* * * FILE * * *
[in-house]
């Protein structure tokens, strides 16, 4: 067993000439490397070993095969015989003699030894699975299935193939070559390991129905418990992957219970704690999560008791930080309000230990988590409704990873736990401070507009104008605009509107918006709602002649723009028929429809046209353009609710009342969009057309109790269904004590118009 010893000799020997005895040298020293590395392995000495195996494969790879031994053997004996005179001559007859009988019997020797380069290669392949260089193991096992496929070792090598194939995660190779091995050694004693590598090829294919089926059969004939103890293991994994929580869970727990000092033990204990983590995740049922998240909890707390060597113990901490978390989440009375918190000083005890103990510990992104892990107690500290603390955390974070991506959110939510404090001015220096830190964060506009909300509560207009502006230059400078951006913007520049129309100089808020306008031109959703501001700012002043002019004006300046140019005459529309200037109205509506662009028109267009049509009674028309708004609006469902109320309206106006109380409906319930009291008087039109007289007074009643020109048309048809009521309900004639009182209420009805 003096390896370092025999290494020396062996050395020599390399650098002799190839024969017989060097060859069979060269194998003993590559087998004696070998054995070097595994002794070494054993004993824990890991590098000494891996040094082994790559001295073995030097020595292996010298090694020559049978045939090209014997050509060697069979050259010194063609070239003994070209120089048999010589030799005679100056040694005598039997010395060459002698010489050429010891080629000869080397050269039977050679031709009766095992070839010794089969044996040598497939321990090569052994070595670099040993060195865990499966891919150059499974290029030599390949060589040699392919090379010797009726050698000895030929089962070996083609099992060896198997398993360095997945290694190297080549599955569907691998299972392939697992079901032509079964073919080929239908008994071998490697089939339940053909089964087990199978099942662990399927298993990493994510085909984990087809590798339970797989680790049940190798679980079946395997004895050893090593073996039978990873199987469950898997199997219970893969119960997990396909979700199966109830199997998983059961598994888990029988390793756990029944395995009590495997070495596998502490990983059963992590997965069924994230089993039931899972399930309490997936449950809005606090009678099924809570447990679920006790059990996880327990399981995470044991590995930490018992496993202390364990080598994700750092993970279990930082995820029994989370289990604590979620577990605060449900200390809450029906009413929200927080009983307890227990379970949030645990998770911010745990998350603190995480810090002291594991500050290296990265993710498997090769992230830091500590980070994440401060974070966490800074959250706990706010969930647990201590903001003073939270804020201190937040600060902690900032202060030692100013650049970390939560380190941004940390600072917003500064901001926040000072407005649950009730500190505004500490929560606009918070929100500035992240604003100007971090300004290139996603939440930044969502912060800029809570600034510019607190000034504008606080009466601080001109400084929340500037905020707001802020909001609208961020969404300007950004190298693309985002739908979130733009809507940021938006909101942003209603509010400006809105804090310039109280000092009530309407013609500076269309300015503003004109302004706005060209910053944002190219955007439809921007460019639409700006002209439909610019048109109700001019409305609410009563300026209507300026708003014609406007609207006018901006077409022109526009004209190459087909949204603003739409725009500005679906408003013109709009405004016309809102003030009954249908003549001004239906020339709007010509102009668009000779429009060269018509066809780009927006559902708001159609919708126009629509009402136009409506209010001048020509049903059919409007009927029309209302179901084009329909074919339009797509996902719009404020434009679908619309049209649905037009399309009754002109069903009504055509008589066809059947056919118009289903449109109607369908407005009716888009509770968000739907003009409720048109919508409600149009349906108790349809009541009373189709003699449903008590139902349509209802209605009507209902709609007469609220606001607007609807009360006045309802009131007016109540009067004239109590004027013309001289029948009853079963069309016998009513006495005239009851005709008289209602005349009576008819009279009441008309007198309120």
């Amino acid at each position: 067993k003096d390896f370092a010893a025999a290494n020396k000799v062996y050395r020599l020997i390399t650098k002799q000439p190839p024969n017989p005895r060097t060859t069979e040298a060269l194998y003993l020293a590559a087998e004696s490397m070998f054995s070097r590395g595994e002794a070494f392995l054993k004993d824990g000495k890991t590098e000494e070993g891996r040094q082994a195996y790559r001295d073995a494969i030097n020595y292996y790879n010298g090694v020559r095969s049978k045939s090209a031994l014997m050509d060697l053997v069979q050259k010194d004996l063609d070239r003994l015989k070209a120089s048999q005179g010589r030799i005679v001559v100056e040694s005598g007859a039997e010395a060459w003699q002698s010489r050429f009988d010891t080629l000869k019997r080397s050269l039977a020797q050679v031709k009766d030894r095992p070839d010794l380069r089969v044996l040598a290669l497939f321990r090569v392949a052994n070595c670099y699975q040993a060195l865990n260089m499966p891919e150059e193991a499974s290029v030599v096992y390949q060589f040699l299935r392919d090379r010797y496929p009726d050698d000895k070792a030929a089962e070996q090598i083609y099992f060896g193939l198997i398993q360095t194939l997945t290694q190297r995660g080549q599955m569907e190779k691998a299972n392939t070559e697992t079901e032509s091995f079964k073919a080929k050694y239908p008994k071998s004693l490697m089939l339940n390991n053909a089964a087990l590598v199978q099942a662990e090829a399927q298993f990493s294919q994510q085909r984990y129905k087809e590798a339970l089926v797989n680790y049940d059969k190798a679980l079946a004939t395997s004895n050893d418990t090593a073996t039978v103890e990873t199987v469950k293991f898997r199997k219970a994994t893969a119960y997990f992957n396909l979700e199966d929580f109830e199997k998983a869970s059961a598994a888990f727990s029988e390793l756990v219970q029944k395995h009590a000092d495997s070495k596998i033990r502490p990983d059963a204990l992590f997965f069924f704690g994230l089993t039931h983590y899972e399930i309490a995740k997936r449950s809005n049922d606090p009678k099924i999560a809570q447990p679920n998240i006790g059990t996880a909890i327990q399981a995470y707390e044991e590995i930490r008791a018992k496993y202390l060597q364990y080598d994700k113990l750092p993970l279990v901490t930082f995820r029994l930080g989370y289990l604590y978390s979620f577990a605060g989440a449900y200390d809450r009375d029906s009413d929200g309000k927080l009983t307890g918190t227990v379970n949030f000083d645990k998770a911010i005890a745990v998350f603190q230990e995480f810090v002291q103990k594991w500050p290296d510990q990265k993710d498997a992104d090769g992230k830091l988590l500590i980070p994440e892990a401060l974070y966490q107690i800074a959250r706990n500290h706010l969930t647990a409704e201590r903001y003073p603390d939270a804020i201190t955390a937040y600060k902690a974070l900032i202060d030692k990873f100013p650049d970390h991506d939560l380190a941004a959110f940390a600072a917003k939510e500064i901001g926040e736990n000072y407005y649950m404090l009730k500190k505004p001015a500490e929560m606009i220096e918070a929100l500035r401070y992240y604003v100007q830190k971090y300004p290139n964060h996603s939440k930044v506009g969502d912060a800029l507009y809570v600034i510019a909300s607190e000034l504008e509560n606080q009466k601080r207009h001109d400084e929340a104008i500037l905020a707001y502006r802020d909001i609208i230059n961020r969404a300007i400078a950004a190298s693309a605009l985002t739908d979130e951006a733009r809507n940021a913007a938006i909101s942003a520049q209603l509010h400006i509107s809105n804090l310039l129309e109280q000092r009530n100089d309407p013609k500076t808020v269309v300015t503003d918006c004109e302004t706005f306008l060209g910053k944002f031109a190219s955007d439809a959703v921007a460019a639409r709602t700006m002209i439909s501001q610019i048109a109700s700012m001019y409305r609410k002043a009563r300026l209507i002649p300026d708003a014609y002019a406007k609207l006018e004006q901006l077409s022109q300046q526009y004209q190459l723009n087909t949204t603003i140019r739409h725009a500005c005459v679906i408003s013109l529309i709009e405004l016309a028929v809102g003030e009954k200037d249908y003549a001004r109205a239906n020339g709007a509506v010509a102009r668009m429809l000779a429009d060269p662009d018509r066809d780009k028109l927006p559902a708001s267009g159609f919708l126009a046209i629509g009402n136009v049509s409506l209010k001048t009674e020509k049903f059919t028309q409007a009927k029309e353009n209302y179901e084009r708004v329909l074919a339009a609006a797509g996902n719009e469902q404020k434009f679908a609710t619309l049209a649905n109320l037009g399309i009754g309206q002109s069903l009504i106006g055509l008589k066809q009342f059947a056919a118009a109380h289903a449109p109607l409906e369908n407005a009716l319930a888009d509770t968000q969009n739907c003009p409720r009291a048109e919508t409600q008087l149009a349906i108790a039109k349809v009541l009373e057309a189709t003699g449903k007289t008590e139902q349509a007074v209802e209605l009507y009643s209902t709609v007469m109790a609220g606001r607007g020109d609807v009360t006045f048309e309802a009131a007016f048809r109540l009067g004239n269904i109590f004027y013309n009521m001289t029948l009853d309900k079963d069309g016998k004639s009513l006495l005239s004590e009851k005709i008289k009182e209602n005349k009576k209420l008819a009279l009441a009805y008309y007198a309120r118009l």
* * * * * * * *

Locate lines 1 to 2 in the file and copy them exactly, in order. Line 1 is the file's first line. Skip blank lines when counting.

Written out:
[in-house]
């Protein structure tokens, strides 16, 4: 067993000439490397070993095969015989003699030894699975299935193939070559390991129905418990992957219970704690999560008791930080309000230990988590409704990873736990401070507009104008605009509107918006709602002649723009028929429809046209353009609710009342969009057309109790269904004590118009 010893000799020997005895040298020293590395392995000495195996494969790879031994053997004996005179001559007859009988019997020797380069290669392949260089193991096992496929070792090598194939995660190779091995050694004693590598090829294919089926059969004939103890293991994994929580869970727990000092033990204990983590995740049922998240909890707390060597113990901490978390989440009375918190000083005890103990510990992104892990107690500290603390955390974070991506959110939510404090001015220096830190964060506009909300509560207009502006230059400078951006913007520049129309100089808020306008031109959703501001700012002043002019004006300046140019005459529309200037109205509506662009028109267009049509009674028309708004609006469902109320309206106006109380409906319930009291008087039109007289007074009643020109048309048809009521309900004639009182209420009805 003096390896370092025999290494020396062996050395020599390399650098002799190839024969017989060097060859069979060269194998003993590559087998004696070998054995070097595994002794070494054993004993824990890991590098000494891996040094082994790559001295073995030097020595292996010298090694020559049978045939090209014997050509060697069979050259010194063609070239003994070209120089048999010589030799005679100056040694005598039997010395060459002698010489050429010891080629000869080397050269039977050679031709009766095992070839010794089969044996040598497939321990090569052994070595670099040993060195865990499966891919150059499974290029030599390949060589040699392919090379010797009726050698000895030929089962070996083609099992060896198997398993360095997945290694190297080549599955569907691998299972392939697992079901032509079964073919080929239908008994071998490697089939339940053909089964087990199978099942662990399927298993990493994510085909984990087809590798339970797989680790049940190798679980079946395997004895050893090593073996039978990873199987469950898997199997219970893969119960997990396909979700199966109830199997998983059961598994888990029988390793756990029944395995009590495997070495596998502490990983059963992590997965069924994230089993039931899972399930309490997936449950809005606090009678099924809570447990679920006790059990996880327990399981995470044991590995930490018992496993202390364990080598994700750092993970279990930082995820029994989370289990604590979620577990605060449900200390809450029906009413929200927080009983307890227990379970949030645990998770911010745990998350603190995480810090002291594991500050290296990265993710498997090769992230830091500590980070994440401060974070966490800074959250706990706010969930647990201590903001003073939270804020201190937040600060902690900032202060030692100013650049970390939560380190941004940390600072917003500064901001926040000072407005649950009730500190505004500490929560606009918070929100500035992240604003100007971090300004290139996603939440930044969502912060800029809570600034510019607190000034504008606080009466601080001109400084929340500037905020707001802020909001609208961020969404300007950004190298693309985002739908979130733009809507940021938006909101942003209603509010400006809105804090310039109280000092009530309407013609500076269309300015503003004109302004706005060209910053944002190219955007439809921007460019639409700006002209439909610019048109109700001019409305609410009563300026209507300026708003014609406007609207006018901006077409022109526009004209190459087909949204603003739409725009500005679906408003013109709009405004016309809102003030009954249908003549001004239906020339709007010509102009668009000779429009060269018509066809780009927006559902708001159609919708126009629509009402136009409506209010001048020509049903059919409007009927029309209302179901084009329909074919339009797509996902719009404020434009679908619309049209649905037009399309009754002109069903009504055509008589066809059947056919118009289903449109109607369908407005009716888009509770968000739907003009409720048109919508409600149009349906108790349809009541009373189709003699449903008590139902349509209802209605009507209902709609007469609220606001607007609807009360006045309802009131007016109540009067004239109590004027013309001289029948009853079963069309016998009513006495005239009851005709008289209602005349009576008819009279009441008309007198309120």